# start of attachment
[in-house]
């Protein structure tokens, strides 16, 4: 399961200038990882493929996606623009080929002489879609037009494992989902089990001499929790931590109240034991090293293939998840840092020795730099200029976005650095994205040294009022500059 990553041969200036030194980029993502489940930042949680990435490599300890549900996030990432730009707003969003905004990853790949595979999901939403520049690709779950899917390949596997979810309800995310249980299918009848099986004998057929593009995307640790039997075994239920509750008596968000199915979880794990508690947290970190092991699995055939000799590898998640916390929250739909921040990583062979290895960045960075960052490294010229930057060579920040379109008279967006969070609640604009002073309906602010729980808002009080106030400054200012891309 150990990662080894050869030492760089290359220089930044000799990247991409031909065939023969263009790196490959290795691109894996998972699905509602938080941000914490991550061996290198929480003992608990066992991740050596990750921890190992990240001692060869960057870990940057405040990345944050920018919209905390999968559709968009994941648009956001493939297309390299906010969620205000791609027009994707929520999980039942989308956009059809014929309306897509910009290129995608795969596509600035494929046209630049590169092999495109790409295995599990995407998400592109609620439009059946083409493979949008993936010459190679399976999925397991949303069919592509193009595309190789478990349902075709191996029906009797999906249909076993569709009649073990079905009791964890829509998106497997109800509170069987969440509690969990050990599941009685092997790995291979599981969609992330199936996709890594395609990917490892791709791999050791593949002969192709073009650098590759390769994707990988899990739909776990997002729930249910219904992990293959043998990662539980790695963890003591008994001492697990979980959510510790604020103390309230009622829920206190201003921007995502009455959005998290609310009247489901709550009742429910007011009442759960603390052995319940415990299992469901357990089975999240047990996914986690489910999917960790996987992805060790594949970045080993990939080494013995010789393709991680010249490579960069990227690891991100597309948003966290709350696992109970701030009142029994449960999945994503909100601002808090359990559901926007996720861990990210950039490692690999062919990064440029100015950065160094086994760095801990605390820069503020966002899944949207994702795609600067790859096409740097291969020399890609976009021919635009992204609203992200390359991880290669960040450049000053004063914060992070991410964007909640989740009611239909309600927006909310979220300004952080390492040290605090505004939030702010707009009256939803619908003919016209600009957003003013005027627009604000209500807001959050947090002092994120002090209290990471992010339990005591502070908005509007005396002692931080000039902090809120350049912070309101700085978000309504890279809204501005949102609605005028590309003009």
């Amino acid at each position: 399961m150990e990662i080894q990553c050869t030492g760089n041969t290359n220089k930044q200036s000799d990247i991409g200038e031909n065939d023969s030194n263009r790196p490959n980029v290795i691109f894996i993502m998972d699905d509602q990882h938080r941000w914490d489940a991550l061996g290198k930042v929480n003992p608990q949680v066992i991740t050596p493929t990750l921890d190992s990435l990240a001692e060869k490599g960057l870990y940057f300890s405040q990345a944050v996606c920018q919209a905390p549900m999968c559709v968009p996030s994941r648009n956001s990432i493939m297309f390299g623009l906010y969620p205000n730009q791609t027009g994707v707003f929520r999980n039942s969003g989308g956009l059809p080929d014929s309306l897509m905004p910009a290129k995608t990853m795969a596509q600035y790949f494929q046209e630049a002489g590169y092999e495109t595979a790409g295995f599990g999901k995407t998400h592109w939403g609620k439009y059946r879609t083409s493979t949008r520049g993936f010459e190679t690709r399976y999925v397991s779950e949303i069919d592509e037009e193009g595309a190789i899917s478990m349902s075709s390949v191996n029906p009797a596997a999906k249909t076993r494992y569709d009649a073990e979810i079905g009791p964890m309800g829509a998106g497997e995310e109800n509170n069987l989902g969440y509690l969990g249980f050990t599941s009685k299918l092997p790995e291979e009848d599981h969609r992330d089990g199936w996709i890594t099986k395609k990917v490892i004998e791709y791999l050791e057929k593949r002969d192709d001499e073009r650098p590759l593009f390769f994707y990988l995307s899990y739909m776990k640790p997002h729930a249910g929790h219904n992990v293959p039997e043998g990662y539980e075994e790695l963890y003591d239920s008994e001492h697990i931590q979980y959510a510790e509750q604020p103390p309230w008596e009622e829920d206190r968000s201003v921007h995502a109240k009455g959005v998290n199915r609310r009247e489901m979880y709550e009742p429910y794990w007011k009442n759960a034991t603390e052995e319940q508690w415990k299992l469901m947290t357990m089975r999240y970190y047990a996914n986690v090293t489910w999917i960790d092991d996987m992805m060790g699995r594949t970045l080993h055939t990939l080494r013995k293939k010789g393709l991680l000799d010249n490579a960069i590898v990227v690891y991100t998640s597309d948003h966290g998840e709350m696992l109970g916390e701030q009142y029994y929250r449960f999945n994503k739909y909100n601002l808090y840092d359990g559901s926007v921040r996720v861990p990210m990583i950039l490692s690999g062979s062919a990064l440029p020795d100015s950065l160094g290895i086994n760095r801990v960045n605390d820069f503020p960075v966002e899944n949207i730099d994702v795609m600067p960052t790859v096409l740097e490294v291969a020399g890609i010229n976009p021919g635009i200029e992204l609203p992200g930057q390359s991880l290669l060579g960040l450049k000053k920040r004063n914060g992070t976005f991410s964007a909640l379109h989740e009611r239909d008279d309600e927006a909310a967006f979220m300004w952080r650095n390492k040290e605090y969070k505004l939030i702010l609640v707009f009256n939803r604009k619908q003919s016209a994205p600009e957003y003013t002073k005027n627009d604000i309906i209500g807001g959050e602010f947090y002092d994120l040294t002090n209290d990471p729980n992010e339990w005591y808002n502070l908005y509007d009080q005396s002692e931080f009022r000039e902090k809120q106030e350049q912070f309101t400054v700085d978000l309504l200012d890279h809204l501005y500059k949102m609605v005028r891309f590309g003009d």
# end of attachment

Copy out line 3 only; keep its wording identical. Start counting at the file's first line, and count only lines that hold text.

């Amino acid at each position: 399961m150990e990662i080894q990553c050869t030492g760089n041969t290359n220089k930044q200036s000799d990247i991409g200038e031909n065939d023969s030194n263009r790196p490959n980029v290795i691109f894996i993502m998972d699905d509602q990882h938080r941000w914490d489940a991550l061996g290198k930042v929480n003992p608990q949680v066992i991740t050596p493929t990750l921890d190992s990435l990240a001692e060869k490599g960057l870990y940057f300890s405040q990345a944050v996606c920018q919209a905390p549900m999968c559709v968009p996030s994941r648009n956001s990432i493939m297309f390299g623009l906010y969620p205000n730009q791609t027009g994707v707003f929520r999980n039942s969003g989308g956009l059809p080929d014929s309306l897509m905004p910009a290129k995608t990853m795969a596509q600035y790949f494929q046209e630049a002489g590169y092999e495109t595979a790409g295995f599990g999901k995407t998400h592109w939403g609620k439009y059946r879609t083409s493979t949008r520049g993936f010459e190679t690709r399976y999925v397991s779950e949303i069919d592509e037009e193009g595309a190789i899917s478990m349902s075709s390949v191996n029906p009797a596997a999906k249909t076993r494992y569709d009649a073990e979810i079905g009791p964890m309800g829509a998106g497997e995310e109800n509170n069987l989902g969440y509690l969990g249980f050990t599941s009685k299918l092997p790995e291979e009848d599981h969609r992330d089990g199936w996709i890594t099986k395609k990917v490892i004998e791709y791999l050791e057929k593949r002969d192709d001499e073009r650098p590759l593009f390769f994707y990988l995307s899990y739909m776990k640790p997002h729930a249910g929790h219904n992990v293959p039997e043998g990662y539980e075994e790695l963890y003591d239920s008994e001492h697990i931590q979980y959510a510790e509750q604020p103390p309230w008596e009622e829920d206190r968000s201003v921007h995502a109240k009455g959005v998290n199915r609310r009247e489901m979880y709550e009742p429910y794990w007011k009442n759960a034991t603390e052995e319940q508690w415990k299992l469901m947290t357990m089975r999240y970190y047990a996914n986690v090293t489910w999917i960790d092991d996987m992805m060790g699995r594949t970045l080993h055939t990939l080494r013995k293939k010789g393709l991680l000799d010249n490579a960069i590898v990227v690891y991100t998640s597309d948003h966290g998840e709350m696992l109970g916390e701030q009142y029994y929250r449960f999945n994503k739909y909100n601002l808090y840092d359990g559901s926007v921040r996720v861990p990210m990583i950039l490692s690999g062979s062919a990064l440029p020795d100015s950065l160094g290895i086994n760095r801990v960045n605390d820069f503020p960075v966002e899944n949207i730099d994702v795609m600067p960052t790859v096409l740097e490294v291969a020399g890609i010229n976009p021919g635009i200029e992204l609203p992200g930057q390359s991880l290669l060579g960040l450049k000053k920040r004063n914060g992070t976005f991410s964007a909640l379109h989740e009611r239909d008279d309600e927006a909310a967006f979220m300004w952080r650095n390492k040290e605090y969070k505004l939030i702010l609640v707009f009256n939803r604009k619908q003919s016209a994205p600009e957003y003013t002073k005027n627009d604000i309906i209500g807001g959050e602010f947090y002092d994120l040294t002090n209290d990471p729980n992010e339990w005591y808002n502070l908005y509007d009080q005396s002692e931080f009022r000039e902090k809120q106030e350049q912070f309101t400054v700085d978000l309504l200012d890279h809204l501005y500059k949102m609605v005028r891309f590309g003009d």